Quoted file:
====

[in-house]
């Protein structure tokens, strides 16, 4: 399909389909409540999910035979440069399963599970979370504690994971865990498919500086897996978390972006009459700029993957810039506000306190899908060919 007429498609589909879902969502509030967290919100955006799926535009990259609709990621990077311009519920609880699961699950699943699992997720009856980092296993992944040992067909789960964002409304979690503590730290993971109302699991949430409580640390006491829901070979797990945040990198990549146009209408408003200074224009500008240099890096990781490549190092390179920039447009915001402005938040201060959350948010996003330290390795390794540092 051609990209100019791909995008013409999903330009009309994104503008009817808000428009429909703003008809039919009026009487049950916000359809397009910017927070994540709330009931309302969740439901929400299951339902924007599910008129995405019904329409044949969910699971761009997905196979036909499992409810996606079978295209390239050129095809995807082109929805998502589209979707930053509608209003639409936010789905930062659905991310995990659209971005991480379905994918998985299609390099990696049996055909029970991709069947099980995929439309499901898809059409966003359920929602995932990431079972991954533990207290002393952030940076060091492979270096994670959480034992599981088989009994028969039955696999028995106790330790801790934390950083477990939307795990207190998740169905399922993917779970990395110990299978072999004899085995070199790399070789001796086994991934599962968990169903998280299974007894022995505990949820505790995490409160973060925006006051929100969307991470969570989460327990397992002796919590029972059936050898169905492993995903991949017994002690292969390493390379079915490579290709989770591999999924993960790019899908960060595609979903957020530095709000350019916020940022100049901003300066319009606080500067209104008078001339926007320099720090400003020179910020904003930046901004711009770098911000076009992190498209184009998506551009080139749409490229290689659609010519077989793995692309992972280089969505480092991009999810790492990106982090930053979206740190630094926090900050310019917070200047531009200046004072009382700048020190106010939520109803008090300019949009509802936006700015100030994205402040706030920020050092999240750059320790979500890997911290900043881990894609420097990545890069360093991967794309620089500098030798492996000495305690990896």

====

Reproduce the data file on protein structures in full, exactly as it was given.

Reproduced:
[in-house]
């Protein structure tokens, strides 16, 4: 399909389909409540999910035979440069399963599970979370504690994971865990498919500086897996978390972006009459700029993957810039506000306190899908060919 007429498609589909879902969502509030967290919100955006799926535009990259609709990621990077311009519920609880699961699950699943699992997720009856980092296993992944040992067909789960964002409304979690503590730290993971109302699991949430409580640390006491829901070979797990945040990198990549146009209408408003200074224009500008240099890096990781490549190092390179920039447009915001402005938040201060959350948010996003330290390795390794540092 051609990209100019791909995008013409999903330009009309994104503008009817808000428009429909703003008809039919009026009487049950916000359809397009910017927070994540709330009931309302969740439901929400299951339902924007599910008129995405019904329409044949969910699971761009997905196979036909499992409810996606079978295209390239050129095809995807082109929805998502589209979707930053509608209003639409936010789905930062659905991310995990659209971005991480379905994918998985299609390099990696049996055909029970991709069947099980995929439309499901898809059409966003359920929602995932990431079972991954533990207290002393952030940076060091492979270096994670959480034992599981088989009994028969039955696999028995106790330790801790934390950083477990939307795990207190998740169905399922993917779970990395110990299978072999004899085995070199790399070789001796086994991934599962968990169903998280299974007894022995505990949820505790995490409160973060925006006051929100969307991470969570989460327990397992002796919590029972059936050898169905492993995903991949017994002690292969390493390379079915490579290709989770591999999924993960790019899908960060595609979903957020530095709000350019916020940022100049901003300066319009606080500067209104008078001339926007320099720090400003020179910020904003930046901004711009770098911000076009992190498209184009998506551009080139749409490229290689659609010519077989793995692309992972280089969505480092991009999810790492990106982090930053979206740190630094926090900050310019917070200047531009200046004072009382700048020190106010939520109803008090300019949009509802936006700015100030994205402040706030920020050092999240750059320790979500890997911290900043881990894609420097990545890069360093991967794309620089500098030798492996000495305690990896």